Not much needs to be added to the much-loved tale of Beauty and the Beast, with numerous film and TV-versions having crept up over the years. However, there’s a lot to admire when it comes to director Cocteau’s 1946 innovative b/w version – La Belle et la Bete – with its spectacular vision, enchanting atmosphere and opulent costumes.

La Belle et la Bete first appeared in print in 1740, to be precise it was one of the tales in the book ‘La Jeune Americaine, et les Contes Marins’ by Gabrielle-Suzanne Barbot de Gallon de Villeneuve. 16 years later it was abridged, re-written and published again by one Jeanne-Marie Leprince de Beaumont and has become (in variations thereof) a popular tale across Europe ever since. Although Beauty and the Beast already had its ‘cinematic premiere’ in 1934, it was only an animated 7-min affair distributed by Warner Bros. Pictures/Vitaphone Corporation.
It is therefore fair to say that Jean Cocteau’s 1946 adaptation is the first real movie version of this well-known folk tale and what a version it is! Not only do we have to thank Cocteau’s vision but Henri Alekan’s masterly cinematography and Christian Bérard’s breath-taking costumes (inspired by the 17th century Flemish masters) for it. Their combined talents lift this fairytale way above the usual standard. Last but not least its two performers, Josette Day as ‘Belle’ and Jean Marais in the triple role of Beast / farmer Avenant and Prince, make this gem complete. The film is generously complemented by George Auric’s truly memorable score!

Loosely incorporating elements of Cinderella, the tale begins with Belle, the youngest of three sisters, dressed poorly and scrubbing the floor of the home which she shares with her father (Marcel André) and her two spoilt, rude and arrogant sisters Felicie (Mila Parély) and Adelaide (Nane Germon). Then there’s brother Ludovic (Michel Auclair), a layabout with somewhat roguish mannerisms whose best friend Avenant (J. Marais) is besotted with Belle though she makes it clear that her priority is to take care of her father who lost a fortune at sea and whose health has been poorly ever since. It is never really explained as to why Belle is reduced to the role of a maid, cleaning and cooking all day, while her two sisters busy themselves with idleness and gossip. In a way it doesn’t make much sense therefore their father is seen as a mild-mannered man who is kindly disposed to all three of his daughters. One day the father returns to announce he suddenly has come into wealth that will enable him to clear his debts and so leaves the rural home to ride into town and settle his affairs. Before he leaves he asks his daughters what presents they would like and of course, the spoilt sisters demand luxurious dresses and jewels while Belle humbly asks for a simple rose. Meanwhile, Ludovic signs a contract with a moneylender which authorizes him to sue the father if he fails to pay his debts.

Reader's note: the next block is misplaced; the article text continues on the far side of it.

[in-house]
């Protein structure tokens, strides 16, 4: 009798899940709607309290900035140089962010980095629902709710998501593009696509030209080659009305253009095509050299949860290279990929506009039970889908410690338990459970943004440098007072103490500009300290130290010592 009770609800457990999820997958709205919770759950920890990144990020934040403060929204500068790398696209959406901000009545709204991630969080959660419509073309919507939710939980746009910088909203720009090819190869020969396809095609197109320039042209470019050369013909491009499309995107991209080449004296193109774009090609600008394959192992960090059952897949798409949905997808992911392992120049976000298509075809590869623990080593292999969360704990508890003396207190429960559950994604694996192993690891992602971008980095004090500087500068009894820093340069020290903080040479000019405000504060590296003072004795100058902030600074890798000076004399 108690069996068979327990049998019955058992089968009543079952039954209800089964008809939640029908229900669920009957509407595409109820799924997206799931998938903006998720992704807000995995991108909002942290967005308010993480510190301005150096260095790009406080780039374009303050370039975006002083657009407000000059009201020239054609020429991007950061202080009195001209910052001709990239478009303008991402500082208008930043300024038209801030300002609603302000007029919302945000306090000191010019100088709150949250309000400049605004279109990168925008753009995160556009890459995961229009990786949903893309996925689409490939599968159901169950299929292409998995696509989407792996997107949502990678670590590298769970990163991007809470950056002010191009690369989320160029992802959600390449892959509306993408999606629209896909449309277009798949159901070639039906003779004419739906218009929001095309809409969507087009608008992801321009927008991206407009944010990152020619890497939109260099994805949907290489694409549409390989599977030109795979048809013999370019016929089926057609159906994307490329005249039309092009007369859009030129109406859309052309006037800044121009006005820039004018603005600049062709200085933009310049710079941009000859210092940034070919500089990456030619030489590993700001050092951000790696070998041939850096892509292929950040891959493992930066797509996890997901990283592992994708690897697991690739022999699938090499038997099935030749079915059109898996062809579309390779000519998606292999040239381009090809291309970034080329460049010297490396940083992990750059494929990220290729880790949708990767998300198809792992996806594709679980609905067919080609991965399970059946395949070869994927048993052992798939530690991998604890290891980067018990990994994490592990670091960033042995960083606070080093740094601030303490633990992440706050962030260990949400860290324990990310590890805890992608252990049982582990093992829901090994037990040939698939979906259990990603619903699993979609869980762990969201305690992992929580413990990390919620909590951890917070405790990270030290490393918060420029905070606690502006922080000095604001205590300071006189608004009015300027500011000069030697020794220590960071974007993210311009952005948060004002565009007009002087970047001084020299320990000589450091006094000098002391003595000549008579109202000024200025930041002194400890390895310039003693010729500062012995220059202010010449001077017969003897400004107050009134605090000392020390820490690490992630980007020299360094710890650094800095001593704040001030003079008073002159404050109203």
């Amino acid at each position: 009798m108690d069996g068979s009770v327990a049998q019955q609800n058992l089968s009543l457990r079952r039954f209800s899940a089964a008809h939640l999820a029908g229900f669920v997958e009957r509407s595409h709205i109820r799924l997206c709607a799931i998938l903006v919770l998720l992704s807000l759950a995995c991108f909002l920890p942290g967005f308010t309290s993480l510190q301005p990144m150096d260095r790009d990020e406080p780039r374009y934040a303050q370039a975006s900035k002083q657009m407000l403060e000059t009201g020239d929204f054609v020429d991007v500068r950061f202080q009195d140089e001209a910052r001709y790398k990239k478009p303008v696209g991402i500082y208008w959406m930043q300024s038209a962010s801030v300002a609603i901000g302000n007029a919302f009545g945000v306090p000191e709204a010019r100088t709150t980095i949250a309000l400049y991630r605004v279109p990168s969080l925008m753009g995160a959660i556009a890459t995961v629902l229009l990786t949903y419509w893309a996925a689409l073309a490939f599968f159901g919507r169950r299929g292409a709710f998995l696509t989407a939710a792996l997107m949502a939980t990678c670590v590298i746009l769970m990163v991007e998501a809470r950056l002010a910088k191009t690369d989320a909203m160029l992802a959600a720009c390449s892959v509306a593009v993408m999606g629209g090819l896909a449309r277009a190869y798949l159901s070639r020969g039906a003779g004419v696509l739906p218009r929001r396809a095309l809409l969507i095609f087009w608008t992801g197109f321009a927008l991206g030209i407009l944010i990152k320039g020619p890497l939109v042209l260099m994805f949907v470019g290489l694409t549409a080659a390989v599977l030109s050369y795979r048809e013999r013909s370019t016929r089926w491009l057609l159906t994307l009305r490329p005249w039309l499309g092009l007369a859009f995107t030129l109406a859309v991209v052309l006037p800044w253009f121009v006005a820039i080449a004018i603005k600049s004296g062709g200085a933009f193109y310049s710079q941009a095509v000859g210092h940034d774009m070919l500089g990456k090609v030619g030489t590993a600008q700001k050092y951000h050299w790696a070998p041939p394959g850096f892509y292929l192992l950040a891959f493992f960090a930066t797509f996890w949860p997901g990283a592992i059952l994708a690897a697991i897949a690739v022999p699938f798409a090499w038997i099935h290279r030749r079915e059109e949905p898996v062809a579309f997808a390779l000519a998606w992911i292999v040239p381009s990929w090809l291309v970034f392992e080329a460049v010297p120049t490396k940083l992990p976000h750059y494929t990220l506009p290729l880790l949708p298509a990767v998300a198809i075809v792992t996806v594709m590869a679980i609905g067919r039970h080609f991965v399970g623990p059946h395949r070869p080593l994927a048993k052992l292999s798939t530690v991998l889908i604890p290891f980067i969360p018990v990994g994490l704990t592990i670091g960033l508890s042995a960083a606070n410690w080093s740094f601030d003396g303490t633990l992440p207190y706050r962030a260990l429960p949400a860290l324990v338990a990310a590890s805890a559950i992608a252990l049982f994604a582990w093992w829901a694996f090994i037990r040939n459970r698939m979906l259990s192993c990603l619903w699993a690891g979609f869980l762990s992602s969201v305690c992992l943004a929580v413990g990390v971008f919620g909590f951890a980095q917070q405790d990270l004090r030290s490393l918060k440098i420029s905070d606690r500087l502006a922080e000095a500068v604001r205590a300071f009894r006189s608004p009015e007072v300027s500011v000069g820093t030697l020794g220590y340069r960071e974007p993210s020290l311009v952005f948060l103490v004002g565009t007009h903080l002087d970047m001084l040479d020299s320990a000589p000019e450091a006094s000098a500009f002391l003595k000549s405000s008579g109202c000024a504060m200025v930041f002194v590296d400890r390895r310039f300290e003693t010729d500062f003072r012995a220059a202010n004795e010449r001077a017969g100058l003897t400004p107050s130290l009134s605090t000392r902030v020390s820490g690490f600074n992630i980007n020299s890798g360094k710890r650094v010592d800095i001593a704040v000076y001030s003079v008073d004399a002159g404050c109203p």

Upon arrival in town the father learns his fortune has been seized. Broken, he is forced to return back home through a dense forest in the middle of the night when suddenly he stumbles across a mysterious castle which does not seem inhabited. A magic candelabra guides the astonished father to a dinner table and after falling asleep he is awakened by an almighty rumble. Inspecting the castle’s grounds he comes across a rose bush and plucks a rose, as he promised Belle to do so. Suddenly the castle’s master, The Beast (part lion, part cat, part monster) appears out of nowhere and scorns the father for having plucked one of his treasured roses. And this deed is punishable by death! However, after further inquiry and upon learning that the poor man has three daughters the Beast offers him a deal: he is willing to let the father go if one of the three daughters agrees to come and live with him, the mighty Beast, in the castle… Reluctantly the father agrees and the Beast lends him his white horse Magnificent to take him home. After the father explains the situation Belle agrees to take her father’s place and live with the Beast – much to the father’s sorrow. And so the tale of Belle and the Beast begins to unfold…

The set pieces are dreamlike, as is the camera work. At time is feels as if Belle glides across the castle corridors instead of walking. The candelabras have faces and eyes, everything seems alive, even the walls. Jean Marais lends his Beast the right amount of tortured pathos while also remaining cruel and unforgiving. Josette Day strikes the right balance between anguish, repulsion, pity and ultimately a loving understanding and tenderness towards the Beast.

Yes, LA BELLE ET LA BETE is a morality tale but above all it is a timeless fairytale guaranteed to enchant young and old.
This superbly restored High Definition version furthermore offers an array of interesting Special Features, including a 13min animated version from 1938 (by Renè Bertrand) based on Charles Perrault’s folktale ‘Bluebeard’: Barbe Bleu.